The Federal Communications Commission (FCC) is about to learn the wisdom of the saying from the philosopher Lawrence Peter Berra: “When you come to a fork in the road, take it.” There are two very distinct pathways that were sketched out to the Commission this week in filings on the Comcast throttling of peer-to-peer traffic.
Following one fork will lead the Internet down the road to a new cable system, with all-powerful, self-interested near-monopoly carriers running things as they please. The other road would preserve the Internet as a sanctuary for open development, innovation and freedom. The pleading filed by Comcast is a good example of the first direction. The comments filed by Free Press, Public Knowledge and others would lead in another.
Comcast’s argument can be summarized very easily. Comcast will manage its network as it sees fit and the FCC can do nothing about it. Comcast will determine what practices are good for consumers and which are not. The FCC’s pathetic little “principles” are toothless, Comcast asserts, and anyway what we’re doing complies with them. Bug off. Comcast reserves for itself the right to decide which applications get used, by whom and how. It reserves for itself in the name of network management the right to discriminate.
Free Press, as you might imagine, points Internet policy toward serving the public interest. It traces the history of government involvement in telecommunications, even from the 1996 Telecommunications Act and shows that it has been a consistent theme of public policy that discrimination in the provision of network services hasn’t been allowed before, and shouldn’t be allowed now.
The Comcast pleading is as notable for its internal inconsistencies as it is for the arrogance it displays. Reading the document, one would never know that government regulated telecommunications for more than 70 years, and companies managed their increasingly complex networks, during that time all the while adhering to the section of the Communications Act that prohibited “unreasonable discrimination.” Reading the document, one would never know that the cable industry has yet to implement the consumer-friendly, market-opening provisions directed at cable in the 1996 Act.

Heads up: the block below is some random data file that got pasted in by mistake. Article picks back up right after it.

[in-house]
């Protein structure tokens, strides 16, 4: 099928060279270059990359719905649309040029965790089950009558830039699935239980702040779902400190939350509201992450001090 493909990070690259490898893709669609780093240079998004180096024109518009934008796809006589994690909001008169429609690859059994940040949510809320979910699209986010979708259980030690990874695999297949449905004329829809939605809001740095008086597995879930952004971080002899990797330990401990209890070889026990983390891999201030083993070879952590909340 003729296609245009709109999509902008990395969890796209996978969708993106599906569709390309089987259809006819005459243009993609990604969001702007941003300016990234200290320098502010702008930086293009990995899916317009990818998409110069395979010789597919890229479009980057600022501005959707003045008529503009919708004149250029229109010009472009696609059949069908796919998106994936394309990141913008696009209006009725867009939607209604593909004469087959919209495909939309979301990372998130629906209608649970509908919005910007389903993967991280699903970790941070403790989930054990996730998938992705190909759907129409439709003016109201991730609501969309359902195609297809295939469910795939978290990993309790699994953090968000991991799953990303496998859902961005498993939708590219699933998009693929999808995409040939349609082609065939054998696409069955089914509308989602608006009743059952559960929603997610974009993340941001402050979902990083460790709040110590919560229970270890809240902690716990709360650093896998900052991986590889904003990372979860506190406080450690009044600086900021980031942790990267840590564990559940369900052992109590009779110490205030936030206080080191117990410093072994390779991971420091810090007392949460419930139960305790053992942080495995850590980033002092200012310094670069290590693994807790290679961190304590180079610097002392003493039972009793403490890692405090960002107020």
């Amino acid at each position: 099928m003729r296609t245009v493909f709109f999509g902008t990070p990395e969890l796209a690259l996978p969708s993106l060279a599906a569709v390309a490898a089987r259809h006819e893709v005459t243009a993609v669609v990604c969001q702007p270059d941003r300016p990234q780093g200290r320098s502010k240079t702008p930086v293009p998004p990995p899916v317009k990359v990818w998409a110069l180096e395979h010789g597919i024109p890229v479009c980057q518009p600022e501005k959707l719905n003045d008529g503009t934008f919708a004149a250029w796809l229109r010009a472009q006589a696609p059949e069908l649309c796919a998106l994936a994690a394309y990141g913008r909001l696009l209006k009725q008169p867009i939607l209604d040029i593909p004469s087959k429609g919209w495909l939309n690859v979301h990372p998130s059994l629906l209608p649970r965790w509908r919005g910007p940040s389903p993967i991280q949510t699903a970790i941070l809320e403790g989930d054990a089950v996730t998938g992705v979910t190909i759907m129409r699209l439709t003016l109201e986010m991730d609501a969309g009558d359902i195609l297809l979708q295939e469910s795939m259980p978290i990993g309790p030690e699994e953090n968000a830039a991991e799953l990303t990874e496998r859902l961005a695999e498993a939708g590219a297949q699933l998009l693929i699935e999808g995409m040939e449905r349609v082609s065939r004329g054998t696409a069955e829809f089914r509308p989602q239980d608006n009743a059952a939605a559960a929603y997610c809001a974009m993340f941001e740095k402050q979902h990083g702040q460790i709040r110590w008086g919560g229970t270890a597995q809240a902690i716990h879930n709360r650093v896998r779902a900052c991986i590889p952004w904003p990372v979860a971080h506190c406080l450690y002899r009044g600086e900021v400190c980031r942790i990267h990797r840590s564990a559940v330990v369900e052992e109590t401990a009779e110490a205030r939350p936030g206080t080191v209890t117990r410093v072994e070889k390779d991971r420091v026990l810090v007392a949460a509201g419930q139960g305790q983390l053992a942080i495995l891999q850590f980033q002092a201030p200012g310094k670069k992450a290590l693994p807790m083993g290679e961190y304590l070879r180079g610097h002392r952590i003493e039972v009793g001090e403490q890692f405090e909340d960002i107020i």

Trust us, Comcast asks the Commission and the public. We know best how to manage our network. And if we don’t, outside forces will make sure we shape up. As Comcast put it: “Network management is best left to the sound, good-faith judgment of the engineers and proprietors who run and own the networks and who are best able to remedy customer service issues promptly, rather than to regulation. The self-policing marketplace and blogosphere, combined with vigilant scrutiny from policymakers, provides an ample check on the reasonableness of such judgments.”
It’s nice to know that Comcast places such faith in the blogosphere to call foul on them, even as they deny the claims made by the blogosphere in this proceeding. On the other hand, deeper in the pleading Comcast provides its true view of public participation: “Rather than rushing to judgment based on the unsubstantiated claims of a small but vocal minority of broadband users, the Commission should continue to monitor the marketplace for any genuine problems that may arise and that might require remediation beyond that which results from fierce competition and empowered consumers.”
So, when exactly does the irresponsible “small but vocal band” transform into the blogosphere and “empowered consumers”? How many people have to appear in front of FCC hq in Washington with pitchforks and torches in order to be considered legit? Comcast doesn’t offer any guidance here.